Points of interest

  Doe Memorial Library, the main library of the University of California, Berkeley Libraries.
  Berkeley and the San Francisco Bay at nightfall, as seen from the Lawrence Hall of Science.

  Parks and recreation

The city has many parks puts a focus on greenery and the environment. The city has planted trees for years and led the effort nationwide to re-tree urban areas. The city's hills are covered by Tilden Regional Park much of which is in Richmond. The city is also heavily involved in creek restoration and wetlands restoration, including a planned daylighting of Strawberry Creek along Center Street. The Berkeley Marina and East Shore State Park flank its shoreline at San Francisco Bay and organizations like the Urban Creeks Council and Friends of the Five Creeks the former of which is headquartered in Berkeley support the riparian areas in the town and coastlines as well. César Chávez Park, near the Berkeley Marina, was built at the former site of the city dump.

  Landmarks and Historic Districts

165 buildings in Berkeley are designated as local landmarks or local structures of merit. Of these, 49 are listed in the National Register of Historic Places, including:

  Studio Building, 2045 Shattuck Ave, Berkeley, CA.

Historic Districts listed in the National Register of Historic Places:

  • George C. Edwards Stadium – Located at intersection of Bancroft Way and Fulton Street on University of California, Berkeley campus (80 acres (32 ha), 3 buildings, 4 structures, 3 objects; added 1993).
  • Site of the Clark Kerr Campus, UC Berkeley – until 1980, this location housed the State Asylum for the Deaf, Dumb and Blind, also known as The California Schools for the Deaf and Blind – Bounded by Dwight Way, the City line, Derby Street, and Warring Street (500 acres (2.0 km2), 20 buildings; added 1982). The school was closed in 1980 and the Clark Kerr Campus was opened in 1986.

See List of Berkeley Landmarks, Structures of Merit, and Historic Districts

  The Campanile and Sather Gate on the UC Berkeley campus.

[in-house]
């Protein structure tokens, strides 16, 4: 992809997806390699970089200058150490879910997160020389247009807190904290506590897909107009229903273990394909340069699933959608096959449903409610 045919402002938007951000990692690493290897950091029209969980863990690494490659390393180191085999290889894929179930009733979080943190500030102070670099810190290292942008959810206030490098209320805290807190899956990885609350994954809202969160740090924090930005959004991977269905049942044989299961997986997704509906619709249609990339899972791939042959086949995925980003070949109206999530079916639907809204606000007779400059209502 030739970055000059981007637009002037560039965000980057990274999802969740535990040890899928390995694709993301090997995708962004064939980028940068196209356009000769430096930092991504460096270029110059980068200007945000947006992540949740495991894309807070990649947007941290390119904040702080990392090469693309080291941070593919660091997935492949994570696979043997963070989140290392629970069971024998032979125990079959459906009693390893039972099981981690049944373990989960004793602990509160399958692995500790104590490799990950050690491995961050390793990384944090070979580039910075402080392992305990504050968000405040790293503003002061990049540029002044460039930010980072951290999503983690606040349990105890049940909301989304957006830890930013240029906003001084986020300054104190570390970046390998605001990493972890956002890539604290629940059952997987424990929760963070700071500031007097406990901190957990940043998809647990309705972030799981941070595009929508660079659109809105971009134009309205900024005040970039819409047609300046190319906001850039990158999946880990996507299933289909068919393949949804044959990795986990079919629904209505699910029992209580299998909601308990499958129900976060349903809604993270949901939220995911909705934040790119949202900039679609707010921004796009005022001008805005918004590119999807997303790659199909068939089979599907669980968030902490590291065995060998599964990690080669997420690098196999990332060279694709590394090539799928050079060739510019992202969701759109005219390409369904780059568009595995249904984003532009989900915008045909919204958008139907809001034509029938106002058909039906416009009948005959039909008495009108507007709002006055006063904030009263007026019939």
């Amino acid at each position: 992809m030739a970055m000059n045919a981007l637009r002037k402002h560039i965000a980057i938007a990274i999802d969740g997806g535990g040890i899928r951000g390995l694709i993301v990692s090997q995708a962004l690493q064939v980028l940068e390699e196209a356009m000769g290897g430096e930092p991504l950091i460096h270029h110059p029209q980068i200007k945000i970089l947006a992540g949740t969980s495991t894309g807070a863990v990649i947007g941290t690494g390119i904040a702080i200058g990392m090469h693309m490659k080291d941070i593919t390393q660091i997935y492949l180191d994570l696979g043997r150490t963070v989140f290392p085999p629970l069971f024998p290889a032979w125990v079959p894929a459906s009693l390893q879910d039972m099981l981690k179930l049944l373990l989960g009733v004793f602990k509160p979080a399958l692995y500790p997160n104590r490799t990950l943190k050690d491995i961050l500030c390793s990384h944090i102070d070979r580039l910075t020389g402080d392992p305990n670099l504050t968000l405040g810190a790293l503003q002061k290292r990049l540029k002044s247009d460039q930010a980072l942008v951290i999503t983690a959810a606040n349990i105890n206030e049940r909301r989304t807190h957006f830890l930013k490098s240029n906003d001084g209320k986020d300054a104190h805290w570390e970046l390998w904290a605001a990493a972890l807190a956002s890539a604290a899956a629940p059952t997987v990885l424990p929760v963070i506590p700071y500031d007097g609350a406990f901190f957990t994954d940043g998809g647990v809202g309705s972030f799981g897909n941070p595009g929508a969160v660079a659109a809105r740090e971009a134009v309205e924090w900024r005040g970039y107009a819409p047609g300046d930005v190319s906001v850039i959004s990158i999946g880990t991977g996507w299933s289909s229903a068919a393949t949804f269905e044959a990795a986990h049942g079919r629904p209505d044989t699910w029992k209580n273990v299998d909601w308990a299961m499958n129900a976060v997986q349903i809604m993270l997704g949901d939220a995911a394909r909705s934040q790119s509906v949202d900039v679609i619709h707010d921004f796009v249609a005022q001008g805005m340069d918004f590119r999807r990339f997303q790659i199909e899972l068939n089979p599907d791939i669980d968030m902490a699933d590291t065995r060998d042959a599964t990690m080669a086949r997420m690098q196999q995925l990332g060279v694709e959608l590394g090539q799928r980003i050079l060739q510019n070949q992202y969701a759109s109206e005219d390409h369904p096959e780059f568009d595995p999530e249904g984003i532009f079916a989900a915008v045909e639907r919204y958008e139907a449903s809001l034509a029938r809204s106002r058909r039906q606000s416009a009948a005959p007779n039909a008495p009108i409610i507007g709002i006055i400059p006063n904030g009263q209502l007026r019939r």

Arts and culture

Berkeley is home to the Chilean-American community's La Peña Cultural Center, the largest cultural center for this community in the United States.

  Annual events

  Education

  Colleges and universities

University of California Berkeley's main campus is in the city limits.

The Graduate Theological Union, a consortium of nine independent theological schools, is located a block north of the University of California Berkeley's main campus. The Graduate Theological Union has the largest number of students and faculty of any religious studies doctoral program in the United States.[34]

There is also the Bay Area Technology School, the only school in the whole Bay Area to offer a technology- and science-based curriculum, with major connections to leading universities. In addition, Berkeley City College is a community college in the Peralta Community College District.

  Primary and secondary schools

The Berkeley Unified School District operates public schools.

The first public school in Berkeley was the Ocean View School, now the site of the Berkeley Adult School located at Virginia Street and San Pablo Avenue. The public schools today are administered by the Berkeley Unified School District. In the 1960s, Berkeley was one of the earliest US cities to voluntarily desegregate, utilizing a system of buses, still in use. The city has only one public high school, Berkeley High School (BHS) was established in 1880 and has over 3,000 students .The Berkeley High campus was designated a historic district by the National Register of Historic Places on January 7, 2008.[35] Saint Mary's College High School, a Catholic school, has its street address in Berkeley, although most of the grounds and buildings are actually in neighboring Albany. Berkeley has 11 elementary schools and three middle schools.

  Public libraries

Berkeley Public Library serves as the municipal library. University of California, Berkeley Libraries operates the University of California Berkeley libraries.

  Notable people

  Mayors

City of Berkeley Mayor's Office

  Sister cities

Berkeley has 13 sister cities:[36]

  References

  1. ^ U.S. Census
  2. ^ "Study Ranks America's Most Liberal and Conservative Cities". Bay Area Center for Voting Research. August 16, 2005. http://govpro.com/content/gov_imp_31439/index.html. 
  3. ^ Golla, Victor (2011). California Indian Languages. Berkeley, California: University of California Press. pp. 380. ISBN 978-0-520-26667-4. http://www.ucpress.edu/book.php?isbn=9780520266674. 
  4. ^ Berkeley Gazette. 1900 April 9
  5. ^ Berkeley 1900: Daily Life at the Turn of the Century, by Richard Schwartz. 2000. page 187
  6. ^ Durham, David L. (1998). California's Geographic Names: A Gazetteer of Historic and Modern Names of the State. Quill Driver Books. p. 601. ISBN 9781884995149. 
  7. ^ Exactly Opposite the Golden Gate, edited by Phil McCardle, published 1983 by the Berkeley Historical Society, p.251